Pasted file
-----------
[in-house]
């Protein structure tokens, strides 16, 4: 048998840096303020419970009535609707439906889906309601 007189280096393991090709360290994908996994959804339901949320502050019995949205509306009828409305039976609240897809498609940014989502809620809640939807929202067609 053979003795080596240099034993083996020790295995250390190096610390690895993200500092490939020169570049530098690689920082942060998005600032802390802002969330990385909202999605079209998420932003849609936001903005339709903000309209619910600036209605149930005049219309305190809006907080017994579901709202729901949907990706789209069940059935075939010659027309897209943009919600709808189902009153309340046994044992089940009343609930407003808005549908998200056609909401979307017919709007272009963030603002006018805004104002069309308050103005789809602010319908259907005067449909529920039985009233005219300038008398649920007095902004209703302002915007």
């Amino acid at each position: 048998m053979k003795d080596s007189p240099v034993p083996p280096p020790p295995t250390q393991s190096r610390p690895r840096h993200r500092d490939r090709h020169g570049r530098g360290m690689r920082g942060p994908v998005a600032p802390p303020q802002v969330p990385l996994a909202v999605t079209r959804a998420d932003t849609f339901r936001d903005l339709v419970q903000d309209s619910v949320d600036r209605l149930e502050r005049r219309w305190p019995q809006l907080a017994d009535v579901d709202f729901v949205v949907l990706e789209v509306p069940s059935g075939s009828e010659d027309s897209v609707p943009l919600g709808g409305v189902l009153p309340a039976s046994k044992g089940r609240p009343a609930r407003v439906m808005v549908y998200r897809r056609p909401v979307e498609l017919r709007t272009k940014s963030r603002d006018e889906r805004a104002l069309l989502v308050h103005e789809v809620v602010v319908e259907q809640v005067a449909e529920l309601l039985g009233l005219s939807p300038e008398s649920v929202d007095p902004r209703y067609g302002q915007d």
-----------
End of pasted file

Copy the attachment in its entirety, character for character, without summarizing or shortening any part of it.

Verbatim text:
[in-house]
């Protein structure tokens, strides 16, 4: 048998840096303020419970009535609707439906889906309601 007189280096393991090709360290994908996994959804339901949320502050019995949205509306009828409305039976609240897809498609940014989502809620809640939807929202067609 053979003795080596240099034993083996020790295995250390190096610390690895993200500092490939020169570049530098690689920082942060998005600032802390802002969330990385909202999605079209998420932003849609936001903005339709903000309209619910600036209605149930005049219309305190809006907080017994579901709202729901949907990706789209069940059935075939010659027309897209943009919600709808189902009153309340046994044992089940009343609930407003808005549908998200056609909401979307017919709007272009963030603002006018805004104002069309308050103005789809602010319908259907005067449909529920039985009233005219300038008398649920007095902004209703302002915007």
């Amino acid at each position: 048998m053979k003795d080596s007189p240099v034993p083996p280096p020790p295995t250390q393991s190096r610390p690895r840096h993200r500092d490939r090709h020169g570049r530098g360290m690689r920082g942060p994908v998005a600032p802390p303020q802002v969330p990385l996994a909202v999605t079209r959804a998420d932003t849609f339901r936001d903005l339709v419970q903000d309209s619910v949320d600036r209605l149930e502050r005049r219309w305190p019995q809006l907080a017994d009535v579901d709202f729901v949205v949907l990706e789209v509306p069940s059935g075939s009828e010659d027309s897209v609707p943009l919600g709808g409305v189902l009153p309340a039976s046994k044992g089940r609240p009343a609930r407003v439906m808005v549908y998200r897809r056609p909401v979307e498609l017919r709007t272009k940014s963030r603002d006018e889906r805004a104002l069309l989502v308050h103005e789809v809620v602010v319908e259907q809640v005067a449909e529920l309601l039985g009233l005219s939807p300038e008398s649920v929202d007095p902004r209703y067609g302002q915007d």